A Gardening Year

The adventures and misadventures of an heirloom gardener

Thursday, January 13, 2005


I've noticed that I begin each post with a brief weather report. As a gardener, weather is very important to me. Too much rain, too little rain, too hot, too cold, a late spring, an early frost, high winds, hail. All of these have a significant impact on my gardens so I tend to view weather differently from most people.

When I started gardening at this house, the Northeast was going through a period of drought. I don't water heavily. I can't afford it. The best I could do was go around the yard with a hose. The lack of rain meant that my seed germination rate was poor. The few seedlings that emerged were then stressed (and many subsequently died) from the hot dry weather. The resulting plants were stunted. Many didn't bloom.

My gardens didn't really come into their own until August when the annuals which love hot dry weather bloomed. I fell in love with cosmos. The airy, ferny foliage. The big daisy-like blossoms in red, pink and white. Some of the plants grew to be over six feet tall. I rediscovered zinnias and marigolds. Who knew there were so many kinds of heirloom zinnias? I had to try them all.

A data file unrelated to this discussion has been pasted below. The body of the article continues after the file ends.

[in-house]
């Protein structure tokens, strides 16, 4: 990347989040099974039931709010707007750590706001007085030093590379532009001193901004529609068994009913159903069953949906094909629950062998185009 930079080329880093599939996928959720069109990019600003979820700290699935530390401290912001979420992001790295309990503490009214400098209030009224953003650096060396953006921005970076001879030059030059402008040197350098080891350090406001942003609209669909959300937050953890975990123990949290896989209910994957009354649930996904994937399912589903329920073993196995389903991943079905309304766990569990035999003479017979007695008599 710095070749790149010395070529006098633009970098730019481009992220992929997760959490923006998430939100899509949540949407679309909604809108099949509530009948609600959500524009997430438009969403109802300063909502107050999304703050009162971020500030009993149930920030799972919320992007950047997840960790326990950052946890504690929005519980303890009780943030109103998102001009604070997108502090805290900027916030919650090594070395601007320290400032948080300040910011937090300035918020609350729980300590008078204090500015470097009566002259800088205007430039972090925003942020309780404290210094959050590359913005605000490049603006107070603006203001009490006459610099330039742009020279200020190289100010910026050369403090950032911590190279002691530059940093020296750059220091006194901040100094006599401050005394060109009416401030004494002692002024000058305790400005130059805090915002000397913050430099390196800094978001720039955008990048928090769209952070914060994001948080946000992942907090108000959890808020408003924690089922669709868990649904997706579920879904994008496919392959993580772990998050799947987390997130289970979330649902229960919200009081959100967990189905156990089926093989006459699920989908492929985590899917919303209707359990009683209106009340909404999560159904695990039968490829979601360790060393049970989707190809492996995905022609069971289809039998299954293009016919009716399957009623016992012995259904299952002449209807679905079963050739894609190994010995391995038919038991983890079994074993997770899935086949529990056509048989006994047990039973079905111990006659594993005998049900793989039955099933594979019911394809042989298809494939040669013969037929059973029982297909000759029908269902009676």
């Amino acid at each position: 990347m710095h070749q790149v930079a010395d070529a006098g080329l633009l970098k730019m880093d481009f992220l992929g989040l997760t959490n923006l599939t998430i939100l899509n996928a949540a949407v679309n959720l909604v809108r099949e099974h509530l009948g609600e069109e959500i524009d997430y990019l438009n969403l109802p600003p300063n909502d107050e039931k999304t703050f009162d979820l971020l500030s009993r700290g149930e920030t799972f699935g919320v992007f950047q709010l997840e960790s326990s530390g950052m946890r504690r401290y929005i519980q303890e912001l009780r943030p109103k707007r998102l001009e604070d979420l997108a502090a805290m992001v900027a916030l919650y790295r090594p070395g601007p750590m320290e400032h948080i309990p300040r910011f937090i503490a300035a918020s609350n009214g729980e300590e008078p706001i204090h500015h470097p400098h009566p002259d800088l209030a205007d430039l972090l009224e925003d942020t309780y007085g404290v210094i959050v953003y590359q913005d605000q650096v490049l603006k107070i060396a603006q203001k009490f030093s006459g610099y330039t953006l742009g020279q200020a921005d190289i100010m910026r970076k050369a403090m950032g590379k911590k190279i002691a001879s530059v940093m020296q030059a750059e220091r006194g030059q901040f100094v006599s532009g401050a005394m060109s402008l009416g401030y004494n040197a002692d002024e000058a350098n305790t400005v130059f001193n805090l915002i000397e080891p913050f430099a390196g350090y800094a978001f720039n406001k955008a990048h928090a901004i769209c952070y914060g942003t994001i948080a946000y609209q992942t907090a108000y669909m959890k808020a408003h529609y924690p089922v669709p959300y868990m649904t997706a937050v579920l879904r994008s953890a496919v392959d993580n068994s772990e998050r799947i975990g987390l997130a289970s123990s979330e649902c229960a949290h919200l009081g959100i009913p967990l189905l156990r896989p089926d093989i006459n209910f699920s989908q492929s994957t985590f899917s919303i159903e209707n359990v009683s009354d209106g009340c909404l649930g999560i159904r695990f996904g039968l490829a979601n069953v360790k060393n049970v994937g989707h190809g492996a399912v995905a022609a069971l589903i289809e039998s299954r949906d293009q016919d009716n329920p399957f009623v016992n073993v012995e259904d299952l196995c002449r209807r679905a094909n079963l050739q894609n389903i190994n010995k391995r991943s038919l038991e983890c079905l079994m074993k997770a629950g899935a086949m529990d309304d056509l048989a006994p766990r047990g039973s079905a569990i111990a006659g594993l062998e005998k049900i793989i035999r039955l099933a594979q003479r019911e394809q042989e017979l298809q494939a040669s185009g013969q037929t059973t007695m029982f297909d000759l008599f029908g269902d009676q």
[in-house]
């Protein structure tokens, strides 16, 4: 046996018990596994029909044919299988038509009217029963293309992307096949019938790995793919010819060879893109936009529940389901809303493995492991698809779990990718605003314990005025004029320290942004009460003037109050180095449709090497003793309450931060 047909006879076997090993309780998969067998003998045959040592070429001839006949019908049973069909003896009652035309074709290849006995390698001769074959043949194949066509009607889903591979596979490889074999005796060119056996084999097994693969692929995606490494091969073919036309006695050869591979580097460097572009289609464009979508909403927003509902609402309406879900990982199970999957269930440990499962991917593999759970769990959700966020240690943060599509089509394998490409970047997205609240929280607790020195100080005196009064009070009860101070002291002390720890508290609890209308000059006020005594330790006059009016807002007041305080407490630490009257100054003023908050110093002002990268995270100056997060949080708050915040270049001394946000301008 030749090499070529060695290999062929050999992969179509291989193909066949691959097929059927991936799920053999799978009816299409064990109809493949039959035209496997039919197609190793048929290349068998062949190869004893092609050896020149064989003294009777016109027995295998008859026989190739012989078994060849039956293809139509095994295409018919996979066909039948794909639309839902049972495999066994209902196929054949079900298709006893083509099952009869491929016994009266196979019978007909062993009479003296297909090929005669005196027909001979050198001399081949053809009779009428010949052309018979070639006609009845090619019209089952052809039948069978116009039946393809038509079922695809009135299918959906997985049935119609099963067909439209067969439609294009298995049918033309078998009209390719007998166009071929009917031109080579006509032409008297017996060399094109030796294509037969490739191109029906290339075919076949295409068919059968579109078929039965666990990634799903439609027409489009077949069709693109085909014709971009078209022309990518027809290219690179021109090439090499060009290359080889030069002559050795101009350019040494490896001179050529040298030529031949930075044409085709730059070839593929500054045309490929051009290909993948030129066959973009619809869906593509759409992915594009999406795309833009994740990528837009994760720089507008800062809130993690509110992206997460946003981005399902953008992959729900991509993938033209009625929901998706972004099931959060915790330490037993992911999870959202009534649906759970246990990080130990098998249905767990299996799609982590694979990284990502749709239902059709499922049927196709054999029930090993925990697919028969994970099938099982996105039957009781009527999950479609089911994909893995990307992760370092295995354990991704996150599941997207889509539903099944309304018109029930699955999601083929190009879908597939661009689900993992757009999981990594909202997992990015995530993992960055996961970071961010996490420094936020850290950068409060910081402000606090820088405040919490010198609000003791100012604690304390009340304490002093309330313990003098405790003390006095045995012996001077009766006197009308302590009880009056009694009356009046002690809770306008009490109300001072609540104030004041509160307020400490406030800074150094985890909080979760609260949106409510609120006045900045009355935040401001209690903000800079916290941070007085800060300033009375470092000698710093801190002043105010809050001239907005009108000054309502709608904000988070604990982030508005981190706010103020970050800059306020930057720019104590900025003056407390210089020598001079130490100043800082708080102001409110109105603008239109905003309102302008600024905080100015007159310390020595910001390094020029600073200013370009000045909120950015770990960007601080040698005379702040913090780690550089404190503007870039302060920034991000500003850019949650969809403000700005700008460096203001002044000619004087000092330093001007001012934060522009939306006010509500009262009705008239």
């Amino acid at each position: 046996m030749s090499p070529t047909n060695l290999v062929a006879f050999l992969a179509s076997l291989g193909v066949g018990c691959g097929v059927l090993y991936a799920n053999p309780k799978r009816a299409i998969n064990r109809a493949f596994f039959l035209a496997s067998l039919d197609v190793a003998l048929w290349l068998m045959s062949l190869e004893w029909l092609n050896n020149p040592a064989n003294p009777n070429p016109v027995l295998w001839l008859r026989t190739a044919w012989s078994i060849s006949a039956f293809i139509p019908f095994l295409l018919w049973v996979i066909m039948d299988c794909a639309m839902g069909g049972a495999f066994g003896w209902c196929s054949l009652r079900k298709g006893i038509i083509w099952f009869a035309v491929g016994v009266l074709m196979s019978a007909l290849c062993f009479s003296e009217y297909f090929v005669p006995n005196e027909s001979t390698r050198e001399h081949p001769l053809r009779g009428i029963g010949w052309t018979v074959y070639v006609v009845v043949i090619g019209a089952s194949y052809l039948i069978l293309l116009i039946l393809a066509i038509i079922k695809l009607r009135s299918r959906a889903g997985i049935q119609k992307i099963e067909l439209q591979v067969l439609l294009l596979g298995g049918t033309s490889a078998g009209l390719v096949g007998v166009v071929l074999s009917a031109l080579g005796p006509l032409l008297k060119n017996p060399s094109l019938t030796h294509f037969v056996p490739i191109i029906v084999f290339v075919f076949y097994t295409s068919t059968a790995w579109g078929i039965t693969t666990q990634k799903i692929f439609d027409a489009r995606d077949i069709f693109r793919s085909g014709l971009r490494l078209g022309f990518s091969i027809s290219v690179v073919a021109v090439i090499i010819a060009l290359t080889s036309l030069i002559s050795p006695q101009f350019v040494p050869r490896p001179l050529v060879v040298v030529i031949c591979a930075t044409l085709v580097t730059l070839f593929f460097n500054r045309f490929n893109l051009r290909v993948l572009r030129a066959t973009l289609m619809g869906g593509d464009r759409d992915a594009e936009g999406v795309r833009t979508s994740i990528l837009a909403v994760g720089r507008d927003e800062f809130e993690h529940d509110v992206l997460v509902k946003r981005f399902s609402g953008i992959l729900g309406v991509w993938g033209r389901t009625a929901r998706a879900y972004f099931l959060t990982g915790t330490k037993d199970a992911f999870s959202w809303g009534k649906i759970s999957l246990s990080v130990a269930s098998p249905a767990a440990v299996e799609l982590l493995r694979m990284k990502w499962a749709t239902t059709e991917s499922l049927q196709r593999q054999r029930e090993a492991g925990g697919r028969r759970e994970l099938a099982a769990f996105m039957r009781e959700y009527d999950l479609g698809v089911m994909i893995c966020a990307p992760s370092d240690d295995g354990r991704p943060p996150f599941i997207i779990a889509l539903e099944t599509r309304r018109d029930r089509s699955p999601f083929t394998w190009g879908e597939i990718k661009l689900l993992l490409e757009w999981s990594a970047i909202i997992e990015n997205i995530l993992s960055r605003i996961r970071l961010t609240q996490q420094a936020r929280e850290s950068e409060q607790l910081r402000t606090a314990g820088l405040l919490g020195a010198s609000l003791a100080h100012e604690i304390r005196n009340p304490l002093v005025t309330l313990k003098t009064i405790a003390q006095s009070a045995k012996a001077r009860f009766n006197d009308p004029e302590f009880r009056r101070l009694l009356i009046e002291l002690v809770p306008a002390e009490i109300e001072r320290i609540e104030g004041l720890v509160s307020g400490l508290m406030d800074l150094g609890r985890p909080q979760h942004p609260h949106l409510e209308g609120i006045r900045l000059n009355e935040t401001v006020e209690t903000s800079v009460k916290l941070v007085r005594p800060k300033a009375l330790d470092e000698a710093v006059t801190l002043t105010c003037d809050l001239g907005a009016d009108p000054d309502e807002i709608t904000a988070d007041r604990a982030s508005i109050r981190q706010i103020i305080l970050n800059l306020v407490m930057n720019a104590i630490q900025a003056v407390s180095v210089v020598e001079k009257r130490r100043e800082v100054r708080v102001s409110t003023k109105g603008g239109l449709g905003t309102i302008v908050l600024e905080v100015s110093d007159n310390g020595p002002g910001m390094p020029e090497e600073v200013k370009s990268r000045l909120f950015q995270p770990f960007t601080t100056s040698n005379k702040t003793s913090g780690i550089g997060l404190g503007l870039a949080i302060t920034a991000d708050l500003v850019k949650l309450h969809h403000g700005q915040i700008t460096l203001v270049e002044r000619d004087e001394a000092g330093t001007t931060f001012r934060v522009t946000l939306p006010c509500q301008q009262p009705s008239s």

The drought seems to be over. The past few years have been cool and rainy. The perennials have finally started to fill in. I've had spectacular hollyhocks and gorgeous iris. The black-eyed susans have practically taken over one bed. The late spring air is filled with the scent of pinks and sweet william. And my beloved heirloom roses, the "OldRoses", make my backyard into a magical retreat each spring. The downside is that the annuals are now struggling through cool Augusts. The cosmos doesn't grow as big and the zinnias and marigolds have fewer blooms.

Since I didn't begin with my usual weather report, I'll end with one. 60's expected today. Not what the weather forecasters were predicting for this winter. They were expecting a colder than usual rather than a warmer than usual winter. I could have told them it was going to be mild. The oak tree knew.

Some people rely on the Farmer's Almanac, others rely on wooly caterpillars. I rely on my neighbor's oak tree which shades my driveway. Oak trees drop more acorns in the fall when the winter is going to be colder than normal and fewer when it is going to be mild. I moved into this house in August of 1995. It rained acorns all fall. It actually became dangerous to walk in my driveway. It was like walking on marbles. The blizzard of '96 dumped 26" of snow the following January. It wasn't that bad again until last year when we had a colder than normal winter.

This fall, as the forecasters were making dire predictions about an even colder winter, I was puzzled. Then amazed. Something happened I had never seen in the ten years I have lived here.

I didn't see a single acorn.


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